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Feb. 25, 2010, noon

The Newsonomics of profit: Google’s and newspapers’

[Each week, our friend Ken Doctor — author of Newsonomics and longtime watcher of the business side of digital news — writes about the economics of the news business for the Lab.]

Last Friday, Google finalized a modest acquisition. It bought On2, a video compression company for $124.6 million. A few days earlier, it bought reMail, a company put together by Google alums that has perfected a better email app for the iPhone, price undisclosed.

In the few months before that, it bought social search startup Aardvark, display ad tech company Teracent, collaborative real-time editor AppJet, VoIP provider Gizmo — and, most significantly, mobile ad network, AdMob, the latter for $750 million, in November.

Basically, Google’s been buying up companies at at least the rate of monthly, as CEO Eric Schmidt had bluntly forecast last September.

Of course, Google can buy lots of companies. That buying power is a rare commodity these days, especially if you compare it to what newspaper companies can do.

Google’s buying profit derives from its out-sized profits. Those profits reached almost $2 billion in the fourth quarter of 2009 alone, and totaled $6.5 billion for the year — and that the year of the Great Recession. Yes, Google hit the pause button as the country and the world tottered on the economic brink, but ticked the play button quickly as soon as it was clear the worst was over.

Google’s acquisitions in the last six months total something more than $1 billion.

Now let’s compare Google’s profit to that of newspaper companies.

Gannett — the largest news company in the US and second worldwide after News Corp — reported total revenue of $1.5 billion in the fourth quarter, and profits of only $133.6 million in the same quarter. Of course, the fourth quarter was Gannett’s best. For 2009 overall, profits totaled $441.6 million, after special items were taken out. That’s less than a half billion dollars in profits, or about 7% of what Google earned. And that’s the biggest U.S. news company.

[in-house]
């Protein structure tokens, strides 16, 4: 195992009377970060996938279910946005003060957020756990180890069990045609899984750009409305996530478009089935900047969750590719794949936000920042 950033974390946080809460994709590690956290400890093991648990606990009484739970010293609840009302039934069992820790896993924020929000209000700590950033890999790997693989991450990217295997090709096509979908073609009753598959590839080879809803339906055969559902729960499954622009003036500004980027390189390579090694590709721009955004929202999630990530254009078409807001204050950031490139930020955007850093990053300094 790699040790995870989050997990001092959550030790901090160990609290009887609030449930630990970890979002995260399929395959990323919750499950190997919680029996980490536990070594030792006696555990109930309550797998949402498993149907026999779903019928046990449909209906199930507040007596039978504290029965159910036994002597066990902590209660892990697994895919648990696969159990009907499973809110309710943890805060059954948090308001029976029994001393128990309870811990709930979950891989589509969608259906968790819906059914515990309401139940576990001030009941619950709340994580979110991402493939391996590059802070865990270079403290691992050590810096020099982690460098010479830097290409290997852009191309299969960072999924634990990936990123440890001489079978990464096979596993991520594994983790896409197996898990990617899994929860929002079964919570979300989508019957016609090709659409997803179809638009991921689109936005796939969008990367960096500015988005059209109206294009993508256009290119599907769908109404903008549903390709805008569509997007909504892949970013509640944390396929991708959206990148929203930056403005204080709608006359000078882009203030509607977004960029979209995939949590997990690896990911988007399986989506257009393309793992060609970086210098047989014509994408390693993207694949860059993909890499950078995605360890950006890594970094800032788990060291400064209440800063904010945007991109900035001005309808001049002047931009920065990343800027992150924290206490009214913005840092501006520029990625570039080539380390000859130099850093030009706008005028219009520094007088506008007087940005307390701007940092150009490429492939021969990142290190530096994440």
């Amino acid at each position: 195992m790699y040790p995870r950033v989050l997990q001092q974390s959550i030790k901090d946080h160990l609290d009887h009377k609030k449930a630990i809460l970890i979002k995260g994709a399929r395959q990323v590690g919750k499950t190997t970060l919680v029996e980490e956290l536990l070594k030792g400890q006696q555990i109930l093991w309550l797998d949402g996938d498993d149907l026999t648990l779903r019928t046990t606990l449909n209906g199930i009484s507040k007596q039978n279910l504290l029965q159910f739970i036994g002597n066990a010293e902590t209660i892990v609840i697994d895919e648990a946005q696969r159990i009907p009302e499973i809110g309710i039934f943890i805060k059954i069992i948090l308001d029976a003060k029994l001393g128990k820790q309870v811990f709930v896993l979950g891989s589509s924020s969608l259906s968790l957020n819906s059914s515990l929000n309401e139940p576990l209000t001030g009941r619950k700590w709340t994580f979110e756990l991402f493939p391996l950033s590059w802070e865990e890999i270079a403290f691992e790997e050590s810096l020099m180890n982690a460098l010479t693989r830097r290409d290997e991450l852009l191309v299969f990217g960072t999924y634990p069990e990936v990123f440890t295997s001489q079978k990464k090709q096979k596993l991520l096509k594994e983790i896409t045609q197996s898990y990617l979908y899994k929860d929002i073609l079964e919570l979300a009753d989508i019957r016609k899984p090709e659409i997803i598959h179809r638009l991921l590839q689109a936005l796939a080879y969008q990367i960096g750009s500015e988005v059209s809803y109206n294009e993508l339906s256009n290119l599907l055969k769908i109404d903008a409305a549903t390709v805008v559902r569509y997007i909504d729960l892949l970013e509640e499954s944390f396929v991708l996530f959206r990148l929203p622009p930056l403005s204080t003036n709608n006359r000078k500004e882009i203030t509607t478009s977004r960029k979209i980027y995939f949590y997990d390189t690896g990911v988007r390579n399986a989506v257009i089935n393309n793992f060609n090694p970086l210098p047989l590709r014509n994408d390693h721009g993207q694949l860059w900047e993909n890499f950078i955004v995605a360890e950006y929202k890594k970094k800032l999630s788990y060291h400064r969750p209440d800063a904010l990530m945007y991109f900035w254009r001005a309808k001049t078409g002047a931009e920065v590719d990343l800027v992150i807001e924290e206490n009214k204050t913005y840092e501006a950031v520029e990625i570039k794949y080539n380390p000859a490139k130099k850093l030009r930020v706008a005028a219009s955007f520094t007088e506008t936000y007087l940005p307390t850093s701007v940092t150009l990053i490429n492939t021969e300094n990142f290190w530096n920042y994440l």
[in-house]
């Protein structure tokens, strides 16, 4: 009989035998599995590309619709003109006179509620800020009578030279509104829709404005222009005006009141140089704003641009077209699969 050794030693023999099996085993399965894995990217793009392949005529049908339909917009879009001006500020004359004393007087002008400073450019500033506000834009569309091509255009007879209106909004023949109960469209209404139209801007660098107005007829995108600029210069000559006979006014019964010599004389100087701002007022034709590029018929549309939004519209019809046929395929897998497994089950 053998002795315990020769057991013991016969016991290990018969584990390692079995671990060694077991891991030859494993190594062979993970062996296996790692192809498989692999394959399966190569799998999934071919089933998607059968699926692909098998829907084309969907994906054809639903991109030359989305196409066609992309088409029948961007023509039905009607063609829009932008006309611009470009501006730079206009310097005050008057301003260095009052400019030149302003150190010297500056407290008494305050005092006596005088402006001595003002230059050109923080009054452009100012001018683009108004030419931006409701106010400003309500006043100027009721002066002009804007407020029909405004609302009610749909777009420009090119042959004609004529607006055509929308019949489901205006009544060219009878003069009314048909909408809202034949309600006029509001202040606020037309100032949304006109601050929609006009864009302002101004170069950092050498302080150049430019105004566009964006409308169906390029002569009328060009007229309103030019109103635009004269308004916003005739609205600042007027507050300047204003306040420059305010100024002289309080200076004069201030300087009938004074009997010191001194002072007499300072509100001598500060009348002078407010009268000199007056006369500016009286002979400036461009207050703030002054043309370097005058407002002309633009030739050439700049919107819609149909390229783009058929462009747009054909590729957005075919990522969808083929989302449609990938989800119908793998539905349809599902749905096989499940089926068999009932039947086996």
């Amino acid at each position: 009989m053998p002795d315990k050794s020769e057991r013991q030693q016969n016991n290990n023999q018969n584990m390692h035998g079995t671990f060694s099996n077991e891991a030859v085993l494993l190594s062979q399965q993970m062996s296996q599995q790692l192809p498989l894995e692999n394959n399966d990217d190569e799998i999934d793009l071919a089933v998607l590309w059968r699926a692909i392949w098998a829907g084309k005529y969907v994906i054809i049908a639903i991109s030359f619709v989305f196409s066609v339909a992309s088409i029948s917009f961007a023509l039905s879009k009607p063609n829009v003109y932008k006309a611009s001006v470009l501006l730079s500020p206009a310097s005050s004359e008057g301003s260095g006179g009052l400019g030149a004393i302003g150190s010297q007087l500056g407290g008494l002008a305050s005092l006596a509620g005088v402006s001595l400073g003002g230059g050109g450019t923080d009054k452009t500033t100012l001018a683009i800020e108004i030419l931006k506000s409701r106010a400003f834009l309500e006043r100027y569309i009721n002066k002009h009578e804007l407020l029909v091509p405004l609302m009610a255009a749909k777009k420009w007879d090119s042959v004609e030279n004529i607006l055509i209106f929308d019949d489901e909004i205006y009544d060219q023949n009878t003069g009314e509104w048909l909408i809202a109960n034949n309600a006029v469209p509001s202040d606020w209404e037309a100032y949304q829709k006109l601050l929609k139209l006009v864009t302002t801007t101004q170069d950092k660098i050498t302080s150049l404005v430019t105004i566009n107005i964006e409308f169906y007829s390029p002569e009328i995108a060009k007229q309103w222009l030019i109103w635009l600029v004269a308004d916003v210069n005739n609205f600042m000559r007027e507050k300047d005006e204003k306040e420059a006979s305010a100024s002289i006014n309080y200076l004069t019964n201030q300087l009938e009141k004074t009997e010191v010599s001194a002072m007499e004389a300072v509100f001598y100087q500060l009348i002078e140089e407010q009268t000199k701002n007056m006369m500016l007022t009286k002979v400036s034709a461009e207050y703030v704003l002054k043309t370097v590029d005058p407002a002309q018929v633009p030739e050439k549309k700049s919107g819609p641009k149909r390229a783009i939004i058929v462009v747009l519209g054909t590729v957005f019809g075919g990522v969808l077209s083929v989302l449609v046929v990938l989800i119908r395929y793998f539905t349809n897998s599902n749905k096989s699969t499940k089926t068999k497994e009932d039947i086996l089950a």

The New York Times eked out a yearly profit of $19 million. McClatchy, a gain of $54 million. Media General, a loss of $35 million.

Positive or negative, those are all small numbers. They all point to the same reality: newspaper companies’ place in the business world is greatly reduced. They simply don’t have the wherewithal to acquire businesses that will be the building blocks of tomorrow’s growth. Their low profit numbers are proxies for their reduced horizons, their reduced reporting impact and their reduced institutional and community clout, as well, though those are issues for another day.

For Google, its profit has allowed it to lay the groundwork for growth. Its financial performance is hugely impressive today, but almost all of its revenue has been based on desktop/laptop paid search. As many have said, it’s a one-trick pony, but with the best trick found in the 21st century digital business. It knows that business is maturing, so we can see the theme in its company-a-month buying spree: mobile, social, video. That combo, what I call the new trifecta for this digital decade, anticipates where digital use — and ad spending — is going. Google is not only providing us pictures of our urban topography through StreetView, it is laying new roads for its own highly profitable future.

POSTED     Feb. 25, 2010, noon
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